For those of us from Rugby and the surrounding areas, the clock tower in the centre of town is a landmark that’s as much, if not more so, a sign of the town than Rugby School, or St Andrew’s Church. and now it dominates the entrance to the shopping centre named after it. Throughout its life it’s been a constant marker, with houses advertised as being a certain distance from the clock tower1, along with being a place to meet people, a place to catch the bus – it is the town centre.
But what of its history?
Built for a Jubilee
The clock tower was built to commemorate Queen Victoria’s Diamond Jubilee. Casting around for a suitable memento for the occasion, originally there were 11 ideas mooted before the idea of a clock tower was chosen. The cost was met with the balance of a fund set up to celebrate this at a cost of £500, it was designed by Goodacres of Leicester and built by Parnalls of Rugby. Built of Derby Dale stone, the structure was partially filled in with Northamptonshire iron stone on a base of grey granite. 43′ high. A plaque states: “erected by the town and neighbourhood of Rugby to commemorate the 50th anniversary.” However, costs had spiralled, and required the clock to be donated in order for the tower to be finished. This clock has four clock faces, one on each side of the tower, and was originally made by Evans and Sons of Birmingham.
The appearance of the tower turned out to be something of a contention. Originally opinion was divided as to its appearance, but once built the Rugby Advertiser suggested that “it will generally be conceded that it is a decided ornament to the Market Place and worthy of the town.”2 Due to budget restrictions, it ended up “a handsome but still plain and unpretentious erection.” It was worthy on its opening of a celebratory dinner at the town hall to mark both jubilee, and the construction of this focal point for the town.
A threatened existence
Over the years, its future has also been under threat. In the 1930s, Captain D. Margesson, MP for the town and having recently been returned to his seat in the 1931 election and been made government Chief Whip, suggested that the clock tower would have to be taken down, even though this would meet resistance from older residents, as traffic was rather more than when it was erected. Meanwhile, in the Rugby Advertiser of 17th November 1950, a reader mooted the opinion that the Clock Tower was “an unpleasant combination of a bad timekeeper, an ugly pile of masonry and a traffic hazard” and suggested its demolition.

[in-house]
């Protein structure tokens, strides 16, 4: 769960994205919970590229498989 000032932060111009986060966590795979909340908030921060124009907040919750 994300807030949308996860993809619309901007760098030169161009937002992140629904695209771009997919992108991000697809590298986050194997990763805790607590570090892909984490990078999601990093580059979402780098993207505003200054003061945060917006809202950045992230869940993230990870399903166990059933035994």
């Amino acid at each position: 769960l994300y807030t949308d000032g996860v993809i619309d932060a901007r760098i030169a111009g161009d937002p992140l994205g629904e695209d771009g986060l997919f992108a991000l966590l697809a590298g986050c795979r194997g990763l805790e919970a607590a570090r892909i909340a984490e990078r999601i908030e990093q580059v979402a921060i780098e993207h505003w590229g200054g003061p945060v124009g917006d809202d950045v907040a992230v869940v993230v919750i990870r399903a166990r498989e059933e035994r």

Despite these dangers, however, the tower survived to see in many notable events of the 20th century. In the Armistice of 1918, Rugby’s Jubilee Tower Clock was illuminated at the same time as some street lighting was reinstated. Whilst many were glad to see an end to lighting restrictions under the Defence of the Realm Act (DORA), however, some limitations were still kept in place. Meanwhile, at times of national celebration and commemoration it was a focal point for these. It was decorated for George V’s Silver Jubilee, and a was also decorated for Queen Elizabeth’s Coronation in 1953.
So despite threats to its very existence, it still stands, and will look out over Elizabeth II’s Platinum Jubilee celebrations in 2022, How many more people will it be a focal point for, and how many other events will it see in?
1 Big thanks to Lukas Kümin, who while on work experience at Warwickshire County Record Office, took a look for articles of note with reference to the clock tower.
2 Rugby Advertiser February 2nd, 1899
3 Rugby Advertiser, 20th November 1931